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4 Things Diaspora can learn from Google+

A stylized dandelion with a green stem and white fuzz, along with the word "diaspora*"

Part 2 of A Crucial Time for Diaspora.  Originally posted on Liminal States.

This weekend I received an invitation through Facebook to join Diaspora. I had tried to join Diaspora last year when I learned about their Kickstarter success while writing my book on crowdsourcing, but I couldn’t get in. So of course I was curious and went immediately to sign up.

And then I was puzzled. Diaspora looked just like…Google+. Or did Google+ look just like Diaspora?

— Aliza Sherman, Google+ meet Diaspora – or maybe you know them already?

Yeah really.  Dan Tynan has similar comments in Will the real anti-Facebook please stand up?  Given that  G+ emerged some seven months after Diaspora went public, I'm guessing Google was taking notes. Sure, the basic idea of having Aspects (in Diaspora) or Circles (in Google+) to  organize your acquaintances isn't new,* but G+'s web layout sure looks a heckuva  lot like Diaspora's.

What’s that they say about the sincerest form of flattery?

And conveniently enough, a large corporation has just spent millions of dollars on a “field test” that offers plenty of learning for Diaspora.  Thanks, Google!

So last week I started asking people what they thought Diaspora could learn from Google+.   Since then Kathy, Helena, Greg, Amy, Stephen, Gretchen, Dan, Paul, Andreas, David, Cindy, Geeky, powlsy, Drew, Terry, Sylvia, Edward, Anne, Hrafn, Shiyiya, Cavlec, Wiring, Madeleine, @PRC_Amber, @blakereidm, Arvind, Dan, and many others came up with new suggestions and refined the list in discussions on Google+, Dreamwidth, Diaspora,  Twitter, earlier draft, and email.  Thanks to everybody who got involved!  As usual, the majority of the good ideas came from others; all of the clunkers and mistakes are mine.

The Diaspora team’s getting a ton of feedback these days — 130 responses just since yesterday. Feedback from early users and passionate supporters is a sign that they want you to succeed, and the best roadmap to improving the product. At the same time, though, there’s only so many hours in the day; and my guess is the team’s list of tasks to accomplish is already more than full.

So I’ve tried to concentrate here on a handful of areas with fairly immediate impact that won’t add much work for the core team and where the community can do the bulk of the heavy lifting.  Without further ado, here they are.

1. Focus on the “new user experience”

Google+ got 25,000,000 people to sign up in the first few weeks, but only a few million stayed.  In the comments to the fascinating “feedback Friday” thread community manager Natalie Villalobos kicked off last month, a lot of people talk about how difficult the experience is for new people, especially if their friends aren’t there yet.  Where are the discussions happening?  How do you meet others?   Who’s interesting to follow?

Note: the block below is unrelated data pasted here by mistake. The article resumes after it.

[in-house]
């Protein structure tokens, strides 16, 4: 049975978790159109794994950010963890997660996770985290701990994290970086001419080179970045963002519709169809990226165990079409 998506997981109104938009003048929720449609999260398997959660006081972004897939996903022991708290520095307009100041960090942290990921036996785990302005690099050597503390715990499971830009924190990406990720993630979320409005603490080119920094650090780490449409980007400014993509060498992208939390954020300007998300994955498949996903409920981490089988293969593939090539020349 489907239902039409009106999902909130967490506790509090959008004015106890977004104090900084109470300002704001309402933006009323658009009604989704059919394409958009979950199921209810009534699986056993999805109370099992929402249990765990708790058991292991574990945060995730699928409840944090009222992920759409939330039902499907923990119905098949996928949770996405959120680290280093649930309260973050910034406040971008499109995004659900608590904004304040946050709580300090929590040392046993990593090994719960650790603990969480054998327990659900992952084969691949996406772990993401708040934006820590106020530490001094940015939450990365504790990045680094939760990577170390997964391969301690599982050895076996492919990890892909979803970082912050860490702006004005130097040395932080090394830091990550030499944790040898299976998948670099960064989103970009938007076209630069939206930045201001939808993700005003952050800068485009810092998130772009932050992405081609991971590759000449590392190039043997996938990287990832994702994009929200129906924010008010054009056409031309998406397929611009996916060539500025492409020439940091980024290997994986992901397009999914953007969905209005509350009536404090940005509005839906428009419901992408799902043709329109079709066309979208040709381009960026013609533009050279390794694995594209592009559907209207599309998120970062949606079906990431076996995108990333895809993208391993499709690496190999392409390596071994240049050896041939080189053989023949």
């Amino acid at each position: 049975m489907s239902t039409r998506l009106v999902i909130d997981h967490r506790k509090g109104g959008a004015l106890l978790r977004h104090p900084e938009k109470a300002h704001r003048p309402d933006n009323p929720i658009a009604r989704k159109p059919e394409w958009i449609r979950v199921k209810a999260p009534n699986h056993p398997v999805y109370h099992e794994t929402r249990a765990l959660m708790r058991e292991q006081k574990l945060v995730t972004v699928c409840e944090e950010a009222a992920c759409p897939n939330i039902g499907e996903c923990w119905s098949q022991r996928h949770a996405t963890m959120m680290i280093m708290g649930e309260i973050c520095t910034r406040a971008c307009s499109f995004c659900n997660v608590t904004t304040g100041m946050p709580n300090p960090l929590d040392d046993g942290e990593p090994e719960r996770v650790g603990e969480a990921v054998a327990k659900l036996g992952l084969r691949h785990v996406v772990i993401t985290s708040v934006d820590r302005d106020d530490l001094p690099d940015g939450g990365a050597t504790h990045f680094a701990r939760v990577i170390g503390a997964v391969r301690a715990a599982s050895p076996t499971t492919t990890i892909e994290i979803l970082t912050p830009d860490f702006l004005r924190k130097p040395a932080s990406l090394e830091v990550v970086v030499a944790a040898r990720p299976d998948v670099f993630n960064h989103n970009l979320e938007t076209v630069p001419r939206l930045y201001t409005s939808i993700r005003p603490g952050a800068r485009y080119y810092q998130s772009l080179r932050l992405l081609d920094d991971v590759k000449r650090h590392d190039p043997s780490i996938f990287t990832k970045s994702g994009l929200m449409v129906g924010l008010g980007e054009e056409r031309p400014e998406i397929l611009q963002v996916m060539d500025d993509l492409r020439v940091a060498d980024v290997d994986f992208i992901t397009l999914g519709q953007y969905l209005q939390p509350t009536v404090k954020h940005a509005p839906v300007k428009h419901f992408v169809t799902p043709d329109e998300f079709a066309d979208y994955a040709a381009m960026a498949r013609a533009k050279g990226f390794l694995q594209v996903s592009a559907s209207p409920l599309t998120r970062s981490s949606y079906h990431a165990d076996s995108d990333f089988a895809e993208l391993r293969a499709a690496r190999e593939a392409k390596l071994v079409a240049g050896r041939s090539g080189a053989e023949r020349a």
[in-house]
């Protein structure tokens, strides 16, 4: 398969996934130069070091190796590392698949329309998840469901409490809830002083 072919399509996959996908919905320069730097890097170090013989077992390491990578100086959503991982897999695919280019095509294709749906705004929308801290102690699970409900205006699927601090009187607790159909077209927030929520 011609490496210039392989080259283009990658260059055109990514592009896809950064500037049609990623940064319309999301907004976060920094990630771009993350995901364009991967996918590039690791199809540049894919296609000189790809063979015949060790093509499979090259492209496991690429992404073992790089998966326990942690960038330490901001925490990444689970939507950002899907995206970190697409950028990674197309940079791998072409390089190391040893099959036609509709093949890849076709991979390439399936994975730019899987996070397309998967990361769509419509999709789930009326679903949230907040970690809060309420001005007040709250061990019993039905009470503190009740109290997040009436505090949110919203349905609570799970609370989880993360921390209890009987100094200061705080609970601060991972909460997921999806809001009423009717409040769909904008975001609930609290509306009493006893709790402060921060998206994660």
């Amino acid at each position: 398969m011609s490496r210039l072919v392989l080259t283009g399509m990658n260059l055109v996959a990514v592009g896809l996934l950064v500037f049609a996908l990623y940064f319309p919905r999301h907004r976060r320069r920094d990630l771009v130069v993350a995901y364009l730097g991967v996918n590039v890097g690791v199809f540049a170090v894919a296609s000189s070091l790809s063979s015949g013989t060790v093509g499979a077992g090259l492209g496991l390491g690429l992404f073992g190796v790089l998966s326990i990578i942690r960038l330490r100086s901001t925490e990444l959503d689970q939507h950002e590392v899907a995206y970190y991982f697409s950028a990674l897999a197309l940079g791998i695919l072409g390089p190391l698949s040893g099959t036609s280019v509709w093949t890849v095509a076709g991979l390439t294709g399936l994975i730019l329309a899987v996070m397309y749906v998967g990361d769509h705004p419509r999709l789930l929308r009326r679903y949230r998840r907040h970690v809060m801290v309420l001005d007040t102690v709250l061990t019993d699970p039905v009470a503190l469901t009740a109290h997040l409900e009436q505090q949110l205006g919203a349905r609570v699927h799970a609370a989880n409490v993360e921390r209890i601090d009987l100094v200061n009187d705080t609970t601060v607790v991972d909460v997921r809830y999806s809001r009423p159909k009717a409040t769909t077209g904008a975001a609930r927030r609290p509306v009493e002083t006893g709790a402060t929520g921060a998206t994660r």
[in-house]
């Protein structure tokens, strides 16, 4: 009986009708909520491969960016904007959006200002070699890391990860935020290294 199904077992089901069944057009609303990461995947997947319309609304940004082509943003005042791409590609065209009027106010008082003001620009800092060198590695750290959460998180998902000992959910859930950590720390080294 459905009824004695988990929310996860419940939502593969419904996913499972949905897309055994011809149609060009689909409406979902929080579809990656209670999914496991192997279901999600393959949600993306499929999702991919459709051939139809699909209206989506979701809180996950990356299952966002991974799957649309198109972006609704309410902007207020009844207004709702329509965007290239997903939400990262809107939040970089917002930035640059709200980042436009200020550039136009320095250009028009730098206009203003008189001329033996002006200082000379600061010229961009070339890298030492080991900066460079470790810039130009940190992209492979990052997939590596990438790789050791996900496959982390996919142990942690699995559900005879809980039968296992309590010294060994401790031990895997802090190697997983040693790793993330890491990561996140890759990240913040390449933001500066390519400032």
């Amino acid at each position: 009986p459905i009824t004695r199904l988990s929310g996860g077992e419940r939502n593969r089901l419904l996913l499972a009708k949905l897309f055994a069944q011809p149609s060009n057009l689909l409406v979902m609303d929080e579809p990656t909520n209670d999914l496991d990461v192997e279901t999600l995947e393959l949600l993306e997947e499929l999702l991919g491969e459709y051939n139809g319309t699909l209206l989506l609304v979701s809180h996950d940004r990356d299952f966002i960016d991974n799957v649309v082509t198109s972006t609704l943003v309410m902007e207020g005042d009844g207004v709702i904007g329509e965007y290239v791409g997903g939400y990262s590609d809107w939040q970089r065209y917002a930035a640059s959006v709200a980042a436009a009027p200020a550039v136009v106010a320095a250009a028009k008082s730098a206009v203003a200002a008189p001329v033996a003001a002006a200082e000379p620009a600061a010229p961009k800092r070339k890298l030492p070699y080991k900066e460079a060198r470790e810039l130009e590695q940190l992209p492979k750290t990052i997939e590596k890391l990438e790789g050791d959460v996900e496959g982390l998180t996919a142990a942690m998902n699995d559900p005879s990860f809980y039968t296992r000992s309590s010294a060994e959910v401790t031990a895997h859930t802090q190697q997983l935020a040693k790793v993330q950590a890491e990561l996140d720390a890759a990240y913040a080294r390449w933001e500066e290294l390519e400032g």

Diaspora’s got the same challenges — even moreso, because it’s so hard to find good help information. There are good resources out there on Diasporial and elsewhere (Elo­ísa Valdes has a nice short list), but no way for new people to discover them.   And as Twitter and now Google+ are discovering, a “suggested users  list” is fraught with peril.

A few straightforward things could help a lot here:

  • have a “welcome” message for each new user, pointing them to resources and giving some suggestions for getting started.  Ideally this would be something that’s easy for individual pod administrators to customize to add their own twist to it.
  • more awareness of and easier access to the #help hashtag.  Perhaps a link in the top right menu?
  • since a lot of people still have most of their friends on Facebook, publicize Friendrika and other ways of bridging the gap
  • create a volunteer-led “welcoming committee” to greet new users, help them through the inevitable gotchas, and answer questions*

2. Make it easier for people to extend the system and host their own pods

Different people prefer different ways of interacting with the system —  dense information vs white space; text-heavy vs. image-heavy; comments  expanded or contracted by default; and so on.  From very early on, Chrome extensions like G+me, Plus Minus, Auto-colorizer, and the all-important Troll remover make a huge difference in Google+’s usability.   Some good examples and instructions — as well as better visibility for the extensions people are already working on — could unleash the same creativity in the Diaspora* world.**

One of Diaspora’s big advantages over Google+ is that people can install  it themselves and run small pods for friends, families, clubs, churches, or roller derby teams.  But for people to really take advantage of it, the installation needs to be as easy as   WordPress*** and ideally offer  “one-click” installation — on Amazon, Heroku, and eventually ISP as well.    There are lots of sysadmins and IT professionals in the early Diaspora* community who have a much better idea about what’s needed on this front than I do.  Is there a way for a working group of them to take the lead here?

3. Get ready for trolls, hate speech, harassment, and spammers

Remember  when Google thought that its odious “real name” policy  would cut down  on bad behavior?